This calls for an apology.
You know Lillian Hellman? Playwright, paramour of Dashiell Hammett, a friend and, ultimately, a Judas of Dorothy Parker? Old Lil had a reputation as a difficult woman. That was the title of her biography, actually.
She wasn’t difficult, she was scheming and conniving. I’m difficult. Big difference.
All I do is whine and complain and, once in a while, snivel. Hang on, there’s more. I’m compulsive, stubborn, opinionated, and completely deaf to reason — a huge pain in the ass. You probably wonder why anyone bothers with me — given my sour disposition and general curmudgeonliness.
Well, they wouldn’t if they had a choice. But those people I call my friends didn’t volunteer, they were drafted. Waylaid, really. I’m a flipping barnacle; I’ve attached myself to some stunningly patient, easygoing, generous, very forgiving, and very funny people. Saints, really. Or, in keeping with the barnacle metaphor, they are my crustacean hosts.
A few have been around practically my entire life. The Other Lisa came tripping along in grade school; happy and outgoing, she was game for anything. We’d cheerfully step into traffic, bring it to a complete stop, then re-direct the cars for our own amusement. We’d sneak out in the middle of the night and TP anything that stood still.
On a field trip to the state capital, we got bored and wandered away from the group. We went on a fun tour of our own. The buses, of course, left without us. Eventually, someone did a head count, discovered we were missing, panicked, and came racing back to search. It wasn’t a rescue so much as a capture. Ai-yi-yi, such a fuss.
Jacque sat behind me in homeroom. One night, she borrowed an aunt’s Corvair and we zipped around the baseball diamond in that little car — first base, second, third, and across home plate. Score! Why are we the only ones who think we’re funny? We are, we’re hilarious. These days, she’s all that stands between me and utter self-destruction. I haven’t grown up, she did, though. Into my abiding and unwavering guardian angel. Even now she shows up at my window instead of the door and I’m 15 all over again.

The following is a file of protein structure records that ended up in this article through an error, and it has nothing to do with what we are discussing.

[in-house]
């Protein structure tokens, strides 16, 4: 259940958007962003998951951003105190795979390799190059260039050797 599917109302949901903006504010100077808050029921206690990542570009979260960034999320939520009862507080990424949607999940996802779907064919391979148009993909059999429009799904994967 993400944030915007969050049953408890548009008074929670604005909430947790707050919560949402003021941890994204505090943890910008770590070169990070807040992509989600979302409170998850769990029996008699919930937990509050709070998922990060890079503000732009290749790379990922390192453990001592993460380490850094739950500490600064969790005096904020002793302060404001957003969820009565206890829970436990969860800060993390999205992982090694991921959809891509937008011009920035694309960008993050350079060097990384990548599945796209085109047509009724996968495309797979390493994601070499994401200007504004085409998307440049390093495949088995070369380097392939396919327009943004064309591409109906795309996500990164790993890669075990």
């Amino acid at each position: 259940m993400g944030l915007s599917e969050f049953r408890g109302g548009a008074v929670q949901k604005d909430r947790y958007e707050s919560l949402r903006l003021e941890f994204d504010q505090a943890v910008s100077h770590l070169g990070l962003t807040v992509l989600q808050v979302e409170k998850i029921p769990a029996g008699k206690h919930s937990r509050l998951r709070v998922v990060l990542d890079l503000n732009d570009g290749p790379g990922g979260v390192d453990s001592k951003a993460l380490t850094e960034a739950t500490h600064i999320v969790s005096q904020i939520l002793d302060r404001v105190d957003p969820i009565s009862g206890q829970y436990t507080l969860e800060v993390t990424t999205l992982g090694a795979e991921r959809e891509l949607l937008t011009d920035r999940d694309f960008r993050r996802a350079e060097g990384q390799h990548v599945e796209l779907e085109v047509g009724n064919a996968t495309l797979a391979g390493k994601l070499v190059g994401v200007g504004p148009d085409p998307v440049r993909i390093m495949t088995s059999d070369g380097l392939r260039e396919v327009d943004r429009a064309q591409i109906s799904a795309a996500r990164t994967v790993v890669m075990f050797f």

Rachel was in my P.E. class, she was my unwitting cover. A good student, no one ever suspected her, they didn’t see the rebel within. They saw only a quiet, sweet, popular well-behaved kid, which she certainly was. Until I talked her into smoking, drinking, sneaking into the fair, going for a joyride in my mother’s car — juvenile delinquent stuff. I should be ashamed of myself, but, damn, we had fun. She moved far, far away after college. You can understand that, I think.
Ronnie came later. We worked together. Smart and easygoing, she was my superior in every sense. She fed me, humored me, covered for me, excused me, entertained me, and supported me. Most impressive of all, she stood between me and idiot clients. Right in the cross hairs. A dangerous place in the best of circumstances, which these were not. I was in the middle of a raging, undiagnosed thyroid storm and I made her life miserable. Insufferable is what I was. And, yes, I’m ashamed of that. Deeply.
I moved and haven’t seen her in years, but I know she’s there; I pester her constantly. And, bless her heart, she keeps answering my emails. I have her phone number, too, plus I know where she lives. So she’s welcome to try — I wouldn’t blame her — but she can’t hide.
I’ve fastened myself to you, too, here on my little blog. Every one of you. I wouldn’t be doing this otherwise. You make it all worthwhile. So, see? I’m a lucky girl, I have nothing to complain about. But I like to bitch. Who needs a reason?
Happy Best Friends Day everyone! And, again, my sincere, heartfelt condolences.